It’s Brokeback Mountain’s 10th Anniversary! Why haven’t we had more gay mainstream movies since?

BROKEBACK MOUNTAIN, Jake Gyllenhaal, Heath Ledger, 2005, ©Focus Films

Brokeback Mountain came out in 2005 and is known as one of the few mainstream gay themed movies that has ever been nominated for an Academy Award. In fact, it was nominated for 10 awards. It only won 3 out of those awards, including best director, but still, for a gay movie, that’s very memorable. The Advocate recently released an interview with the movie’s Producers- Larry McMurtry and Diana Ossana, both of whom won the Best Adapted Screenplay Oscar.

MCMURTRY OSSANA

The interview is really interesting and it points out how Hollywood is still afraid to produce a gay themed mainstream movie. Since Brokeback, there have been very few that are memorable. The independent film market is filled with gay lead characters and new movies are made on a regular basis. I even commented on this topic recently, pondering, why do we not have any mainstream gay romantic comedies? For that matter, why do we not have Sci-Fi movies with a leading gay character? Or Action Adventure? Anything? In the latest James Bond movie, he alluded to having bisexual encounters. That was something. We have lots of bisexual women in all of these genres but a leading gay male, not so many.


I have seen Brokeback Mountain several times myself and I completely respect this movie to the highest degree. I have had many people ask if I would ever review it, which I would, but I do not think there is a need for me to state my opinions on it. I do think it is wonderfully done but it also has a very cliche depressing ending to it as well. I won’t go into that now, but even though the movie did have a horrific ending to it, at least it was out there for everyone to see.


That Gif above was pretty much my reaction to watching Brokeback. Anyways, Brokeback was not a movie that was secretly released. In fact, it was shoved in everyone’s faces. I remember having friends that were tired of seeing the previews for it and tired of hearing about how many awards nominations that it received. And besides winning multiple awards and opening the public’s eye to homosexual storytelling in mainstream movies, it also showcased two well known actors who delivered incredible performances. Unfortunately, not too many gay themed movies have come out since this flick.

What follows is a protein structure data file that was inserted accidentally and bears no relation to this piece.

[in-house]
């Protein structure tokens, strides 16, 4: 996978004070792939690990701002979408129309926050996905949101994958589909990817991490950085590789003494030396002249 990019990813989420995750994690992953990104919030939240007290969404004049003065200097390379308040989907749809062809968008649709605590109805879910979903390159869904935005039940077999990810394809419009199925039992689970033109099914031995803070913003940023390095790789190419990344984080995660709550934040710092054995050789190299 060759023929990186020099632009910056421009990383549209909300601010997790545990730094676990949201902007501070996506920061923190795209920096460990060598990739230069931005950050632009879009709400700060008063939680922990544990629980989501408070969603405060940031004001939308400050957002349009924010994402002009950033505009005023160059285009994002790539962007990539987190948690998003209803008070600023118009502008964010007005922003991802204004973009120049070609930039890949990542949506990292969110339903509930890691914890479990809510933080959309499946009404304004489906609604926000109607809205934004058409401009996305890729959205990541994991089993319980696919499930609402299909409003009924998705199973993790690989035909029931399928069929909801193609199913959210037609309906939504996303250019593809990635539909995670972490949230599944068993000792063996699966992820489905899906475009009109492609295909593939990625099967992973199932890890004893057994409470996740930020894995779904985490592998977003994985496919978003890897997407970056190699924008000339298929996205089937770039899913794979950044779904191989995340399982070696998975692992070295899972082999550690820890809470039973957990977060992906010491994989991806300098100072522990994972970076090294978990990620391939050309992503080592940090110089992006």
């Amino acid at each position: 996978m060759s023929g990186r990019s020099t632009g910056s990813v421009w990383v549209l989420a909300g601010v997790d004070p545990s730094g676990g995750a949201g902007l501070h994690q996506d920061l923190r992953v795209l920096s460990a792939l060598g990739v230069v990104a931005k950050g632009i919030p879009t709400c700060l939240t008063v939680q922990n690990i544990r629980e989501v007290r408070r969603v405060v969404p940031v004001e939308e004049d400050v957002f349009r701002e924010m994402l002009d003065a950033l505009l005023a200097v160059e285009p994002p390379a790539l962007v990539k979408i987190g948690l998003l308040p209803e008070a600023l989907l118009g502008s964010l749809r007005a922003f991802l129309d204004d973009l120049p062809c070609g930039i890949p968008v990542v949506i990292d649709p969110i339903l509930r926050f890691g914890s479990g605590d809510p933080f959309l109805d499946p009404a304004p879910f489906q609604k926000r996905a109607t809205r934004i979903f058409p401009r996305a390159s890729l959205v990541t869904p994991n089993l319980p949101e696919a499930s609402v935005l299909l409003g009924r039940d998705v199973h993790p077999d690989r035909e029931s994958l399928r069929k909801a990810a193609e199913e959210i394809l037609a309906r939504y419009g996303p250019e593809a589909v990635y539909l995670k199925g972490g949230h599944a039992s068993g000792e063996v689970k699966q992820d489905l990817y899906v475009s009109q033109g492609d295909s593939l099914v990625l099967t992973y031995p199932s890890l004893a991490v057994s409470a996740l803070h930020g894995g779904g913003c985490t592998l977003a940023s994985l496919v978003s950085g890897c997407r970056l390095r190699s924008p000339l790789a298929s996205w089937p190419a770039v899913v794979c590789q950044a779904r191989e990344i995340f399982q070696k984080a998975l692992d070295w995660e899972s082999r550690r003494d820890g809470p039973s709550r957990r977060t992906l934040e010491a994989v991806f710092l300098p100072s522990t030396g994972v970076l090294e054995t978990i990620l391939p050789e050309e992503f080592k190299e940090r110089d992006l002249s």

Why do you think that movie studios are still afraid to release gay themed movies with a gay character in the lead role? With Marriage Equality becoming legal within the U.S, I am hoping that this will change in the coming years. It’s not very likely to happen overnight, but it could change a bit more noticeably now. Right? What do you think?

7 comments to It’s Brokeback Mountain’s 10th Anniversary! Why haven’t we had more gay mainstream movies since?

  • Flash  says:

    As well, aren’t all movie kinda Gay movies? As someone who works in the entertainment industry I can tell you that the presence of gay people is ubiquitous. We work in every aspect of movies and how often do you hear people say how gay a buddy picture seems. Does everyone remember the American Dad episode where they find the unedited script to the next Fast and Furious sequel? It turns out to be hard core gay porn with car chases. Hilarious.

    • admin admin  says:

      I remember that! Haha, that should be a porn parody for sure!

  • Flash  says:

    Exactly, Do we really want another Broke Back Mountain? I don’t want to see any more movies made by Straight people about gays who have crappy lives and then die. It seemed to me that Straight people liked that movie more than Gay people. It seemed to make them cry and feel noble, as though the reason they should love Gay people was that our lives are pitiful and you should feel sorry for us.